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a circular muscle that constricts a passage or closes a natural orifice. When relaxed, a sphincter allows materials to pass through the opening. When contracted, it closes the opening. Four main sphincter muscles along the alimentary canal aid in digestion: the cardiac sphincter, the pyloric sphincter, and two anal sphincters. Other sphincters are found in the iris of the eye, the bile duct (sphincter of Oddi), the urinary tract, and elsewhere.
anal sphincter (sphincter a´ni) either of two sphincters (the internal and external anal sphincters) that open and close to control evacuation of feces from the anus.
cardiac sphincter a sphincter between the esophagus and the stomach, opening at the approach of food that can then be swept into the stomach by rhythmic peristaltic waves.
sphincter of Oddi a sheath of muscle fibers investing the associated bile and pancreatic passages as they traverse the wall of the duodenum.
pyloric sphincter a sphincter at the opening from the stomach into the duodenum; it is usually closed, opening only for a moment when a peristaltic wave passes over it.
urinary sphincter, artificial a fluid-filled system that surrounds the urethra with a silicone cuff that functions as a sphincter; a pump is in the scrotum and a fluid reservoir is in the abdomen. For urination, the pump's release valve is squeezed to allow the fluid to leave the urethral cuff and return to the reservoir; after urination is complete, the pump is squeezed and the fluid returns to the cuff to occlude the urethra.
Etymology: Gk, kardia + sphingein, to bind
a sphincter between the esophagus and the stomach, opening at the approach of food that can then be swept into the stomach by rhythmic peristaltic waves.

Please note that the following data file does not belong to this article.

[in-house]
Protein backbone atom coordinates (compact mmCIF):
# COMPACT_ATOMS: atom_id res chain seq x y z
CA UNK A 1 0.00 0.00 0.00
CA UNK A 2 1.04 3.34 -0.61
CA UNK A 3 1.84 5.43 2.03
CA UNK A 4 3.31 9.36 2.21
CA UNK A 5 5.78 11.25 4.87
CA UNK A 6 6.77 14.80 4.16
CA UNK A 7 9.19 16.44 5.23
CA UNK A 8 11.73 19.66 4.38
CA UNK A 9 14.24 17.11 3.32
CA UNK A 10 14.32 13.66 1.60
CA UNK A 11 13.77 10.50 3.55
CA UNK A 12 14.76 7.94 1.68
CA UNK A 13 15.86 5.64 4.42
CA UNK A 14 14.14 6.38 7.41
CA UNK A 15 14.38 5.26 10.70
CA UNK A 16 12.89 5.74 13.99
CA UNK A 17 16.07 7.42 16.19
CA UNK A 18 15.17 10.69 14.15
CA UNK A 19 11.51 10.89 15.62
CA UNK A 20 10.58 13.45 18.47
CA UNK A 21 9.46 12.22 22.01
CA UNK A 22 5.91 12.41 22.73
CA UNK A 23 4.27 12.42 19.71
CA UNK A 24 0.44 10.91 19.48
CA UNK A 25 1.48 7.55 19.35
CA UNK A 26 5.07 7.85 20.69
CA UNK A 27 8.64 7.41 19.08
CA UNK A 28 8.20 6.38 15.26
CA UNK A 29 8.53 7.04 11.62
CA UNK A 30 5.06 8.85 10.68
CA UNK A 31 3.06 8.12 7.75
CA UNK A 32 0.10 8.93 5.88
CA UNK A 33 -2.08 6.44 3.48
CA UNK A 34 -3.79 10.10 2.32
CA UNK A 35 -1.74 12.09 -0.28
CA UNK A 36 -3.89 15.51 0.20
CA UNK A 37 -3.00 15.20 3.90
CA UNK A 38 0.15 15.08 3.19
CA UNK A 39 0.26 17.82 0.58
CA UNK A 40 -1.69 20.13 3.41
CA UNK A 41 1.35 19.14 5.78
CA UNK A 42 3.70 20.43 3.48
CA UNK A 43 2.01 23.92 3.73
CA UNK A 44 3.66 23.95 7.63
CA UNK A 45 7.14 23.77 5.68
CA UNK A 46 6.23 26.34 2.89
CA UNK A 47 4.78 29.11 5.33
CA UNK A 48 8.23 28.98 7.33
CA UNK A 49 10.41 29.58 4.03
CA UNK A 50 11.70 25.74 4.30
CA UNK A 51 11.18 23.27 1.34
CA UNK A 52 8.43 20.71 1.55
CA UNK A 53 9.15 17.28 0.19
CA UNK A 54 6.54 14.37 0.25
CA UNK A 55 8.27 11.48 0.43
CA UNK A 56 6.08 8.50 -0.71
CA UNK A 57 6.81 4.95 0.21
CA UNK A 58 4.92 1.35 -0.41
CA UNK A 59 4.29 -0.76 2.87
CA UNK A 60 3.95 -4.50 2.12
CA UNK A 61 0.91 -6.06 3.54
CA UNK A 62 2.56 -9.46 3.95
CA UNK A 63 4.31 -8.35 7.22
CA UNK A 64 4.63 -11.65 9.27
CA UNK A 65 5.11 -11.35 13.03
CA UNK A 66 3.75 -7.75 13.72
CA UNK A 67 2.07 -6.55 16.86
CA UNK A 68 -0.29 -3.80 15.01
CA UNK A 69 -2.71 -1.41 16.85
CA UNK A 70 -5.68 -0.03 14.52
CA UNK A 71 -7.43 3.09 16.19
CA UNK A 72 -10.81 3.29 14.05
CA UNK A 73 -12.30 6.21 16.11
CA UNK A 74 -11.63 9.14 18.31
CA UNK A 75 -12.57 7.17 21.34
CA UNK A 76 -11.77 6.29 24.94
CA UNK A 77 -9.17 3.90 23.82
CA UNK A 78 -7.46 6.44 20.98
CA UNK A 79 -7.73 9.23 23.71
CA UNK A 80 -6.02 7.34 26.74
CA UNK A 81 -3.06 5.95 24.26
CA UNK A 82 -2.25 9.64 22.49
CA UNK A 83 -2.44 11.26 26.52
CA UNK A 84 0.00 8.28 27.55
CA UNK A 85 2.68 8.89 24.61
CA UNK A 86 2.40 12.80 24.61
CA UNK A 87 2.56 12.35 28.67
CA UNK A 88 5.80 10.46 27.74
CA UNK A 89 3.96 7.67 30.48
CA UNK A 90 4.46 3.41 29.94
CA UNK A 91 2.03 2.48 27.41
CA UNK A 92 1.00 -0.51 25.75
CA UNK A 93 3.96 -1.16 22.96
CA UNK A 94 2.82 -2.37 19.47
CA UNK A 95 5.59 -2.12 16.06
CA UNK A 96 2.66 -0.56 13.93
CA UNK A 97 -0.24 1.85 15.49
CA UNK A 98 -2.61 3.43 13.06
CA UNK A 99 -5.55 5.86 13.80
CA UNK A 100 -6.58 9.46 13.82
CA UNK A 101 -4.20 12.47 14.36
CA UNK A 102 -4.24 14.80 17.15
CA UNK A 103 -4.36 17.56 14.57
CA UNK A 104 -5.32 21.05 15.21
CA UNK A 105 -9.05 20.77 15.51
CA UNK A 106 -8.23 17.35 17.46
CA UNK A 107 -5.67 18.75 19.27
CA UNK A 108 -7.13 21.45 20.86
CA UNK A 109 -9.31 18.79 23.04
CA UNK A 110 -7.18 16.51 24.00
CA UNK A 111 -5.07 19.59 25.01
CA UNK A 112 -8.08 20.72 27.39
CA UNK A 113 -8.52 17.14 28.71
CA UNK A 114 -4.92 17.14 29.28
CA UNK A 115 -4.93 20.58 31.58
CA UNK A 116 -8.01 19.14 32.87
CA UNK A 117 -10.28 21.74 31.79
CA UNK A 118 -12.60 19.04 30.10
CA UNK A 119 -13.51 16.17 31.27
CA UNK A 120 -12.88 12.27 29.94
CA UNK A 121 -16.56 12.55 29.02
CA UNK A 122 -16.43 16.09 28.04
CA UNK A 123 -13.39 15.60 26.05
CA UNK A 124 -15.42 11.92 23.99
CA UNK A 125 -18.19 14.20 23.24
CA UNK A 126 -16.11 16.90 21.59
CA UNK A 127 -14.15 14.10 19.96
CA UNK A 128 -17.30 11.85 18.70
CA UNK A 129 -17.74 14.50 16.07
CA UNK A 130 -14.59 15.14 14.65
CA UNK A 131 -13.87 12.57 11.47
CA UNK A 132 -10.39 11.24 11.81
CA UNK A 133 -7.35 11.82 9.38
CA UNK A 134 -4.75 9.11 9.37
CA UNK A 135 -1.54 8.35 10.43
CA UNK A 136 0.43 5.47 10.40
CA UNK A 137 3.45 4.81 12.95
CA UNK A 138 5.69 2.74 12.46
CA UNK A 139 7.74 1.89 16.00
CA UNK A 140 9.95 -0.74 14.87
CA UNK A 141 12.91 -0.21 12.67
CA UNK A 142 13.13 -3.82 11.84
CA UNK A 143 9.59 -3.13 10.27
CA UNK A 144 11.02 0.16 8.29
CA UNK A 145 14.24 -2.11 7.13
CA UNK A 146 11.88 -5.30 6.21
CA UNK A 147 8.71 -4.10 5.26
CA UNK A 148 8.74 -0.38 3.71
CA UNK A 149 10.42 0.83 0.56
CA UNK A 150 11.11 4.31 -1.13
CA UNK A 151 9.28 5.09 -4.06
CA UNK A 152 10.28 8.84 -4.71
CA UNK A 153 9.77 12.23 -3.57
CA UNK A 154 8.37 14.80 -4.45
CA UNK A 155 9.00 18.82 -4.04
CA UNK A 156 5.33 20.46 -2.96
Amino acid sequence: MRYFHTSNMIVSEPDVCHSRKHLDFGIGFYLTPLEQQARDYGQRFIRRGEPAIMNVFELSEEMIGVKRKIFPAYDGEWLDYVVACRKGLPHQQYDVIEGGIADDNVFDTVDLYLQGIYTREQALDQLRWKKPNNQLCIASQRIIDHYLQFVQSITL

car·di·ac sphinc·ter(kahr'dē-ak sfingk'tĕr)
A physiologic sphincter at the esophagogastric junction.
cardiac sphincterthe sphincter at the junction of the vertebrate oesophagus and stomach (the ‘heart’ end). Compare PYLORIC SPHINCTER.
a circular muscle that constricts a passage or closes a natural orifice. When relaxed, a sphincter allows materials to pass through the opening. When contracted, it closes the opening. The principal abnormalities relate to function. Failure to open may be because of spasm or achalasia, due usually to failure of parasympathetic nerve supply. Failure to close usually due to absence of sympathetic nerve supply. The important sphincters are the anal, ileal, pharyngoesophageal, pupillary, pyloric, reticulo-omasal, teat, urethral, vaginal and vesical.
the functional sphincter at the gastric end of the esophagus.
is by the autonomic nervous system.
see cardiac sphincter.
sphincter of Oddi
bile duct sphincter.
a ring of smooth muscle around the pupillary border of the iris.